28 May 2007

Run Kneed In

by Joshua Worley

I think all baseball fans would agree that Sunday's Dodger win was one of the goofiest ways you can win a baseball game. Except Cubs fans, who would likely just sputter and curse if asked about it. And Lou Pinella. I'm really going to miss the shots of him after inexplicable things happen; the shot of him after Barret tried to steal third and after Ethier's homer on a 0-2 pitch were hilarious. Poor guy. This can't be worse than being the Tampa Bay manager or working alongside those Fox broadcast clowns, though, right?

I wish Torre had been fired from the Yankees and Pinella hired to replace him before the season, as some rumors said might happen. Pinella would have been so entertaining during this Yankee start.

After Pierre's anti-climactic RKI, I starting thinking about the best and worst ways to win a tie game in the bottom of an inning. Not that there's really any bad way to win, but there's a big aesthetic difference between seeing a double score the winning run from first and seeing Juan Pierre poke out his knee into the path of the ball on a check swing to get on base with bases loaded. It's even hard to describe what happened; what an awkward sentence that was!

I thought it would be fun to make a ranking of ways to win a game in the bottom of the ninth or later from a tie game. It's all about putting little Juan Pierre's heroics into perspective!

1. Inside-the-park home run

Obviously no one is on base when this happens, because if there was the batter could stop running once the man on base scored and secured the win. An inside-the-park home run is already the most exciting play in baseball; just add the possibility of the game-winning run to it and it gets even better. And if the batter ( or third base coach ) is wrong in his guess that he'll be safe at the plate, then everything is lost.

2. Runner on second scores on wild-pitch or passed ball

Without Kirk Gibson in 1988 I wouldn't even know this was possible. It's the sheer audacity of going for two bases on a wild pitch that makes this so great.

3. Runner on third steals home

Again, it's the unexpectedness of it, the sheer audacity.

4. Runner on first scores on extra-base hit

The more realistic version of the first place entry. The ball is still hit hard and far, and a runner still has to come almost all the way around to score with most likely an exciting, desperate play at the plate.

5. Runner on third scores on shallow fly ball

Twice the Astros were denied the winning run by the Dodgers on shallow fly balls in the 22 inning game these teams played. Both times Mike Scioscia blocked the plate perfectly to deny the winning run. This is the classic race between thrown ball and runner at its purest, because they each start the race at the same time ( because the runner has to tag up ).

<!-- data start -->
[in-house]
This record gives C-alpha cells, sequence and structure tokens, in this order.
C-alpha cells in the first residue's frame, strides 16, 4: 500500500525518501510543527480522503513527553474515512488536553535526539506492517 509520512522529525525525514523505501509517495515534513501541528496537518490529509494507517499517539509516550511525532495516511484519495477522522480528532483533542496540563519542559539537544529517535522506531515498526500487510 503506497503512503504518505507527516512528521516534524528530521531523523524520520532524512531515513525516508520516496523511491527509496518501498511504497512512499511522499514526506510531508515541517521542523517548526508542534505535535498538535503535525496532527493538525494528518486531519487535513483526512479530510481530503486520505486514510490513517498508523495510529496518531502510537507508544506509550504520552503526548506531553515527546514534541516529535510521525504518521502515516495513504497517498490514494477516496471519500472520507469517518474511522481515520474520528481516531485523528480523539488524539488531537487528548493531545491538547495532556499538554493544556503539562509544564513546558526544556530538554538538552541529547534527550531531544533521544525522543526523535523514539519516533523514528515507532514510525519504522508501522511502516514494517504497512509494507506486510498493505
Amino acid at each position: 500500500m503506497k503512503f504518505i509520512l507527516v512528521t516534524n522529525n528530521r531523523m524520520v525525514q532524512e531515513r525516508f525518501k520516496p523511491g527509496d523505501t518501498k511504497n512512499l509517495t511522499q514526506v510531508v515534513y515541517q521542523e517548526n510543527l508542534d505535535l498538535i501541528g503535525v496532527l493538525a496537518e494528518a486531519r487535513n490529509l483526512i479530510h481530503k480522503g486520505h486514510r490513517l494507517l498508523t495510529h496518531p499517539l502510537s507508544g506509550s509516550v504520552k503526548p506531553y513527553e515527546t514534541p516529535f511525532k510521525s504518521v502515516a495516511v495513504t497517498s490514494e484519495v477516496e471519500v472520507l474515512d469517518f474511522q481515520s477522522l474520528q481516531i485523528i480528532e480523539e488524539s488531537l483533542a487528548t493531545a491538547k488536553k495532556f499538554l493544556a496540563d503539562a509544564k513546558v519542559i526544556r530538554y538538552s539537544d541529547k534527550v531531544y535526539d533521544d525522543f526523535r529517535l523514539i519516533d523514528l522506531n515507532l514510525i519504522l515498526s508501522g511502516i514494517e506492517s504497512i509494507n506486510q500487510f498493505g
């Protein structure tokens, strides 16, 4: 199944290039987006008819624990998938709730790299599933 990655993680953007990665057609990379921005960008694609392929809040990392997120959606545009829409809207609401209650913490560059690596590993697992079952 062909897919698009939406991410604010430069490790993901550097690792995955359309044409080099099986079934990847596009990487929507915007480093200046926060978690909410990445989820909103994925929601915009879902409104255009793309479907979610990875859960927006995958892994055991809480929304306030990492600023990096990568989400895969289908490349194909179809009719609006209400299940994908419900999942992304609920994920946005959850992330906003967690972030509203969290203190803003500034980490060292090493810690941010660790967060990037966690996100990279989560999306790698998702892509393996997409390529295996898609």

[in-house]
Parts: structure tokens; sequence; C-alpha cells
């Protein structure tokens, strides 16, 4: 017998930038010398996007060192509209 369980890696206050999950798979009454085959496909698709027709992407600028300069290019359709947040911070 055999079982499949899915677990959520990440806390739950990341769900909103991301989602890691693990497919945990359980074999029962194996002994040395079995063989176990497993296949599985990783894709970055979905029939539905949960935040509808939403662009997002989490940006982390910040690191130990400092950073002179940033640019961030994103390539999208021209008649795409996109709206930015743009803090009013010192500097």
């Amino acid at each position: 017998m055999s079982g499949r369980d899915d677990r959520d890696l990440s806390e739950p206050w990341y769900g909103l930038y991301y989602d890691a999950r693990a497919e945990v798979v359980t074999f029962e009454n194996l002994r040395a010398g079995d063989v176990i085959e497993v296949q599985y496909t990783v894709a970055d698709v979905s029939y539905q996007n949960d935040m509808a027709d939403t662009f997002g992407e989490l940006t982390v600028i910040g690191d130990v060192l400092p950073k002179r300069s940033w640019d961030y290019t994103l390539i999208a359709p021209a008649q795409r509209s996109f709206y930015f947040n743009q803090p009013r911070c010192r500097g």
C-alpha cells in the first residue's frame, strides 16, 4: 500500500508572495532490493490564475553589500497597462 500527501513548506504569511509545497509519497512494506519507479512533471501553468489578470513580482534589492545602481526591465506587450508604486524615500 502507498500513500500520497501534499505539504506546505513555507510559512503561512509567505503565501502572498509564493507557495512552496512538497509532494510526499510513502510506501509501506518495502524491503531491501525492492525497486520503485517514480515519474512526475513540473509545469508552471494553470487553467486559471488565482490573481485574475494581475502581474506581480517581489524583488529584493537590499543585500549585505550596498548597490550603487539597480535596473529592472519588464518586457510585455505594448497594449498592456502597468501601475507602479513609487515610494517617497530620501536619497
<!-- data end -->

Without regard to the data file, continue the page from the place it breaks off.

6. Runner on third scores when batter beats out double play attempt

Another race between runner and throw.

7. Runner on second scores on single

You'll always have a desperation throw home in this situation. You never really know for certain until you see the throw coming in if the runner will be safe or not, even if it seems likely he will be safe based on where the ball was hit. There's nothing like seeing the single fall in and think that the game will be won, then worrying for a moment about the throw home, then seeing that it's not quite in time as the winning run slides home.

8. Home run

Home runs are great, but once they're over the wall the drama is gone.

9. Runner on third scores on base hit

Once the ball gets by the infield and falls safely in it's over.

10. Runner on third scores on wild pitch or passed ball

Usually there isn't a close play at the plate in this situation.

11. Runner on third scores on deep fly ball

If the fly out is deep enough there isn't any drama. Often in this situation the ball won't even be caught because the outfielder was so shallow.

12. Run scores on error

This could be more exciting, I suppose, depending on how it happens. There are so many ways for runs to score on errors that I decided to put them all in one category.

13. Run scores on bases loaded walk

At least the excitement builds with each ball thrown, until the crowd is going crazy with the three ball count. The look on the visiting manager's face when the count reaches three balls is always great too. And then when ball four comes, you get that rare situation when the winning run just walks home.

14. Run scores on bases loaded catcher's interference

It's always anti-climactic when the winning run walks in based on an umpires decision, rather than a ball hit by the batter.

15. Run scores on balk with man on third

I remember the Dodgers winning a few times this way. Again the game ends with an umpire's decision.

16. Run scores on bases-loaded hit by pitch

Welcome to last place, Pierre! This doesn't have the build-up of a walk or the sudden drama of an unusual umpire decision. Poor Pierre, even when he does well he's trod upon. At least you checked your swing and prevented yourself from striking out. I don't know what the ruling would have been, but my feeling is that if he had struck out then it would not have been a wild pitch because I believe the ball is dead once it hits the batter. I know that a man on third ( with no one on first or second ) wouldn't be allowed to score on a ball that hit a batter that got away; why should that change just because the batter swung at the pitch?

1 comment:

Anonymous said...

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